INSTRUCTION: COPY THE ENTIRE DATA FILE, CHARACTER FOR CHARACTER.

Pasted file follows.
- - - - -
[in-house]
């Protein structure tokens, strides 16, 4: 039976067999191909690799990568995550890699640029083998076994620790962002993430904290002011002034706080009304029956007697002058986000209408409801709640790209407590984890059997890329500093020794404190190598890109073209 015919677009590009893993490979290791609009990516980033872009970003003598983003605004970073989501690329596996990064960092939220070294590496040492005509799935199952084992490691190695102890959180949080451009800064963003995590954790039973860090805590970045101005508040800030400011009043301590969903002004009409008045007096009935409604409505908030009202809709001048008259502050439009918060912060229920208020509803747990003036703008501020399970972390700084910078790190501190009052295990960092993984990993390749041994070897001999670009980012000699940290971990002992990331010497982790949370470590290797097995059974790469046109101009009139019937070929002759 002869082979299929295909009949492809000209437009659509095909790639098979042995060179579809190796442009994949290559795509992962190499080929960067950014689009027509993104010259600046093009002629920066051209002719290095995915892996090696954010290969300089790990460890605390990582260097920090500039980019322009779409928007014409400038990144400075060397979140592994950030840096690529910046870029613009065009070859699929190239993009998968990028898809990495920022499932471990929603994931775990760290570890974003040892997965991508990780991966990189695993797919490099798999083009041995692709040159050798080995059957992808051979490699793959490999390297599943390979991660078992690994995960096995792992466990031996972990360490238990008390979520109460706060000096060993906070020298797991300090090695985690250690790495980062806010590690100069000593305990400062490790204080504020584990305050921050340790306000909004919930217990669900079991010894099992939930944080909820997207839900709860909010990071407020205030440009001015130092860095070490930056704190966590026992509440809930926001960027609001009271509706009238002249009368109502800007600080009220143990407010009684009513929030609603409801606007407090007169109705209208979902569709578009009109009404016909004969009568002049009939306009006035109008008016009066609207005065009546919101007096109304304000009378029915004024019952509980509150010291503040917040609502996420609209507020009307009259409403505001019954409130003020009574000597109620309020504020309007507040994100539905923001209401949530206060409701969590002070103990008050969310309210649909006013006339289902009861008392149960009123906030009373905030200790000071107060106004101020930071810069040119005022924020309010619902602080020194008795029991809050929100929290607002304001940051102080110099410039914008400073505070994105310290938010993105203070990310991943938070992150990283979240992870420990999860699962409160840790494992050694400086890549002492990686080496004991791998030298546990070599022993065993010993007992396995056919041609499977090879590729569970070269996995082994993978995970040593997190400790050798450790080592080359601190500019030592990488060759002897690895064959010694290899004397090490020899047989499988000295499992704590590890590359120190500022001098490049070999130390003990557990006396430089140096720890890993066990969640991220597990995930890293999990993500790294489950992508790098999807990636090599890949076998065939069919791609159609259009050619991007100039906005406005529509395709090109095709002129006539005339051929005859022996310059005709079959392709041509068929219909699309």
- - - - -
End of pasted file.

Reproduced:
[in-house]
């Protein structure tokens, strides 16, 4: 039976067999191909690799990568995550890699640029083998076994620790962002993430904290002011002034706080009304029956007697002058986000209408409801709640790209407590984890059997890329500093020794404190190598890109073209 015919677009590009893993490979290791609009990516980033872009970003003598983003605004970073989501690329596996990064960092939220070294590496040492005509799935199952084992490691190695102890959180949080451009800064963003995590954790039973860090805590970045101005508040800030400011009043301590969903002004009409008045007096009935409604409505908030009202809709001048008259502050439009918060912060229920208020509803747990003036703008501020399970972390700084910078790190501190009052295990960092993984990993390749041994070897001999670009980012000699940290971990002992990331010497982790949370470590290797097995059974790469046109101009009139019937070929002759 002869082979299929295909009949492809000209437009659509095909790639098979042995060179579809190796442009994949290559795509992962190499080929960067950014689009027509993104010259600046093009002629920066051209002719290095995915892996090696954010290969300089790990460890605390990582260097920090500039980019322009779409928007014409400038990144400075060397979140592994950030840096690529910046870029613009065009070859699929190239993009998968990028898809990495920022499932471990929603994931775990760290570890974003040892997965991508990780991966990189695993797919490099798999083009041995692709040159050798080995059957992808051979490699793959490999390297599943390979991660078992690994995960096995792992466990031996972990360490238990008390979520109460706060000096060993906070020298797991300090090695985690250690790495980062806010590690100069000593305990400062490790204080504020584990305050921050340790306000909004919930217990669900079991010894099992939930944080909820997207839900709860909010990071407020205030440009001015130092860095070490930056704190966590026992509440809930926001960027609001009271509706009238002249009368109502800007600080009220143990407010009684009513929030609603409801606007407090007169109705209208979902569709578009009109009404016909004969009568002049009939306009006035109008008016009066609207005065009546919101007096109304304000009378029915004024019952509980509150010291503040917040609502996420609209507020009307009259409403505001019954409130003020009574000597109620309020504020309007507040994100539905923001209401949530206060409701969590002070103990008050969310309210649909006013006339289902009861008392149960009123906030009373905030200790000071107060106004101020930071810069040119005022924020309010619902602080020194008795029991809050929100929290607002304001940051102080110099410039914008400073505070994105310290938010993105203070990310991943938070992150990283979240992870420990999860699962409160840790494992050694400086890549002492990686080496004991791998030298546990070599022993065993010993007992396995056919041609499977090879590729569970070269996995082994993978995970040593997190400790050798450790080592080359601190500019030592990488060759002897690895064959010694290899004397090490020899047989499988000295499992704590590890590359120190500022001098490049070999130390003990557990006396430089140096720890890993066990969640991220597990995930890293999990993500790294489950992508790098999807990636090599890949076998065939069919791609159609259009050619991007100039906005406005529509395709090109095709002129006539005339051929005859022996310059005709079959392709041509068929219909699309």